I confess: I am but one week away from commemorating my 40th year on this planet, and I have yet to ever play The Game of Life. This is not due to some ethical or existential objection to simulating the course of one’s existence upon a square slab of cardboard, but rather due to my friends and I having spent our youthful recreation time with Star Wars toys and kindly ol’ Super Mario. I never got around to playing Candyland either.
As beloved as this board game may be, with its plastic minivans, its cruel cash-drains and generous paydays, buried deep within its roots is a transformative story. The original version of the game, concocted by Mr. Milton Bradley himself, elevated the concept of gaming from prescriptive quests for moral elevation to a more practical and modernized measure of success. More importantly, it came packaged with choice.
The Game of Life as we know it (well, as you probably know it, since I’ve never played the thing) features one early decision: go to school or get a job. After that, each soul is subjected to the whim of the spiteful spinner, suggesting that life is but a cavalcade of random collisions, and that we are always at the mercy of the fickle flick of fate. Mr. Bradley’s outlook on destiny was far more empowering.
Tracing the Bradley lineage would suggest that a rather dreary definition of “life” could have taken center-stage in his outlook. The family tree was planted in America in 1635, and since then its bark shows the hatchet-marks of murder, Indian attack, kidnapping, and at one point hot embers being poured into an infant’s mouth. When Milton finally squeezed his way onto the planet in 1836, the Bradleys were a little less prone to being butchered, but far from being economic titans. Read more…
I have always been an ardent embracer of technology. And technology, for the most part, has reciprocated the hug. I own a device the size of a cassette tape that not only stores thousands of songs, but also enables me to play games, tweet photos of Anthony Weiner’s genetalia to my friends, and receive hilarious texts from GrateJokez every day for the low, low price of only 99 cents per message (today’s entry: “What’s stucco? It’s what happens when you step in bubblegummo.”).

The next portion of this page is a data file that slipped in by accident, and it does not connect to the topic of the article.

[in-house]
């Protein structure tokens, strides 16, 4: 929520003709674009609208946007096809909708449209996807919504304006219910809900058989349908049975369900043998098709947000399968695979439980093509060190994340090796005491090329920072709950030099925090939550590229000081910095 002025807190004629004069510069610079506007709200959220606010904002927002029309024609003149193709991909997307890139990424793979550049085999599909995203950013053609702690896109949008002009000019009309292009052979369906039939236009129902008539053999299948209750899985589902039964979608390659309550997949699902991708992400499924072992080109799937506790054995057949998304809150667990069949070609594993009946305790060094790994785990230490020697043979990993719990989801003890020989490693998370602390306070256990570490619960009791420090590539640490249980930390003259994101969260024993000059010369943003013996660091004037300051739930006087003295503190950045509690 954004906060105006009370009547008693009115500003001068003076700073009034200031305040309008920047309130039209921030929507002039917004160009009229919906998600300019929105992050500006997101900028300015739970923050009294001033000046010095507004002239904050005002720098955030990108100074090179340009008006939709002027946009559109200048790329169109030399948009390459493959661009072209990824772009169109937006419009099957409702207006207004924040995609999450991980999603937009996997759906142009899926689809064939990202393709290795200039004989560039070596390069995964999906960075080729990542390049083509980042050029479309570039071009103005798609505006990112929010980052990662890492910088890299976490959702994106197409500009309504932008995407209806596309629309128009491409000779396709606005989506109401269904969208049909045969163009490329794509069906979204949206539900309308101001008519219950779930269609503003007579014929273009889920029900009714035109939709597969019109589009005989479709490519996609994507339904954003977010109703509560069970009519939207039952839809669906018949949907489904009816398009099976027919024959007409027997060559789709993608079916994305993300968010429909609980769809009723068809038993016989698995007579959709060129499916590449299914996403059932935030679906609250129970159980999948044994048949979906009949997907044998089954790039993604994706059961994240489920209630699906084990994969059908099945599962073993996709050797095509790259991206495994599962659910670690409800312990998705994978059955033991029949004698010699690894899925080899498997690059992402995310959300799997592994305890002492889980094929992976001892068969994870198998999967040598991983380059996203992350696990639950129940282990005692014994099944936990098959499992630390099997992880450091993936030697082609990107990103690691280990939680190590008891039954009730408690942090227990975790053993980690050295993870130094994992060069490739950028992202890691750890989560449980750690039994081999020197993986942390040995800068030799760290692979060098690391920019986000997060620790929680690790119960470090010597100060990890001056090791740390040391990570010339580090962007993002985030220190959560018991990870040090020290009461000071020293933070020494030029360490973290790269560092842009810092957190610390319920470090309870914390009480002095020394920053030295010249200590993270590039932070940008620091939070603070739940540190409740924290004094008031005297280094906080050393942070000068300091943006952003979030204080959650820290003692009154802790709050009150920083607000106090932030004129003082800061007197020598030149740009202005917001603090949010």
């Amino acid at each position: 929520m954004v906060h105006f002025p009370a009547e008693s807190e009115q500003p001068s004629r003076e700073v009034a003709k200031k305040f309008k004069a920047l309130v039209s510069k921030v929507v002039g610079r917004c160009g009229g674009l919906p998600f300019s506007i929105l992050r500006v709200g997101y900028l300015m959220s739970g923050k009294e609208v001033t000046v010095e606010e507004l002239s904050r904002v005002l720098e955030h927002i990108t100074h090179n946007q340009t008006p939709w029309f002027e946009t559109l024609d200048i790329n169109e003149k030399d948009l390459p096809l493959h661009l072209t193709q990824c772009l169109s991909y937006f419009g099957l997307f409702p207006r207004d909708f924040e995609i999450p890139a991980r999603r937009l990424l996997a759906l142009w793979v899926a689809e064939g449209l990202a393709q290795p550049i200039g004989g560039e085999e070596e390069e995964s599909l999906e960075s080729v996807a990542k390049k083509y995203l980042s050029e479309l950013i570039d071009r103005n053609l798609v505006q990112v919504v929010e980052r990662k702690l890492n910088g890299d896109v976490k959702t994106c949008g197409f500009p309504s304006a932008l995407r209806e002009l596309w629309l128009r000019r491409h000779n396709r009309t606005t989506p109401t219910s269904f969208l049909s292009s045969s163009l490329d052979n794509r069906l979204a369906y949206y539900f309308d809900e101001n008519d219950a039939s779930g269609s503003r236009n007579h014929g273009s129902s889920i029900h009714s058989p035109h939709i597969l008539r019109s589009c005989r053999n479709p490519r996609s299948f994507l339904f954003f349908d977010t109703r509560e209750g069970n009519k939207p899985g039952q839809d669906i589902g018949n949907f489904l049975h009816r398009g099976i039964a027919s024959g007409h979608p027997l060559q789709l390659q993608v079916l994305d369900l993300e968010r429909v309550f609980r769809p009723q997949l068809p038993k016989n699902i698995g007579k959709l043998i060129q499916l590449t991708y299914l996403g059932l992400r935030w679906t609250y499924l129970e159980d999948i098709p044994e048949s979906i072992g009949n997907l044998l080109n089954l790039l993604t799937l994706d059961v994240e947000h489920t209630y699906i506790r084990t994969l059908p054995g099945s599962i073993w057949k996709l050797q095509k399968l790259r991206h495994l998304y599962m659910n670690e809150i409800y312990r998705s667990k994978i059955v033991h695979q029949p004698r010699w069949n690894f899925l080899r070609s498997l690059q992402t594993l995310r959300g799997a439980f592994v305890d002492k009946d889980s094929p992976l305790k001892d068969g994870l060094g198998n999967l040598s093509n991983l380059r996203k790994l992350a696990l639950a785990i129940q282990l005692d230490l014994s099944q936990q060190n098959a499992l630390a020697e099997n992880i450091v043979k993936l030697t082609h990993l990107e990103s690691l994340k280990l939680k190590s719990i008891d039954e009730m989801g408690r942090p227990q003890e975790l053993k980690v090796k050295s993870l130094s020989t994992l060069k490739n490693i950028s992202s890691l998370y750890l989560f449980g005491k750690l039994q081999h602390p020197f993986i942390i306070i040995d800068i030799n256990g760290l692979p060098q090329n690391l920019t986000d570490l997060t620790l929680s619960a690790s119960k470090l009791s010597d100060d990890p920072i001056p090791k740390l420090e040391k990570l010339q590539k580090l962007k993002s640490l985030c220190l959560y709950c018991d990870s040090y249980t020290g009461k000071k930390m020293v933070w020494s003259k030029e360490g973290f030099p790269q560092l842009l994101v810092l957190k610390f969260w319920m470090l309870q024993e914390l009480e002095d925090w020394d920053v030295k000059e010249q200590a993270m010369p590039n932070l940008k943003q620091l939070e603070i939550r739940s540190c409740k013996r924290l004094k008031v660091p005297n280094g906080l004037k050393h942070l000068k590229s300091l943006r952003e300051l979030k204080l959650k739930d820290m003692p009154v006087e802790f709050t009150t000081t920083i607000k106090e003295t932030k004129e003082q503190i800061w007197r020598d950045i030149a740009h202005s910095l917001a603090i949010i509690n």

But this morning technology slipped a tiny little dagger of betrayal into my spinal juices. The magnificent article that was meant for today’s web-waves inexplicably disappeared from my USB flash drive, as did everything else on it. This is not the first time one of these storage sticks has executed the Make-Myself-Useless command, but it’s the first such incident to have cost me a well-crafted article.
So the fascinating subject of the Tanganyika laughter epidemic of 1962 will have to wait until I’m once again willing to do the extensive research and make a day-trip to Africa to interview the involved parties. Maybe later today when I’m prepping Day #630. But for now, I’m going to devise a few ways to torture the ever-loving fuck out of this USB stick.
Keep in mind I just want to scare this little bastard. I’m going to get ahold of 16 ½ stories of fishing line and tie it around his pudgy little forgetful frame and toss him out my office window. Then, just a few feet from the pavement (and I’m hoping that there are no exceptionally tall pedestrians on the sidewalk below), he will be spared his grizzly demise.
The chubby jerk is just a little too full-figured to squeeze between the bars on my high-powered fan. A few Jack Bauer-esque minutes with a file and I bet I can get him so close to those whirling blades it’ll make his memory return in a flash (pun regrettable, but intended). If that doesn’t work, I still have a number of evil machinations to machinate. Read more…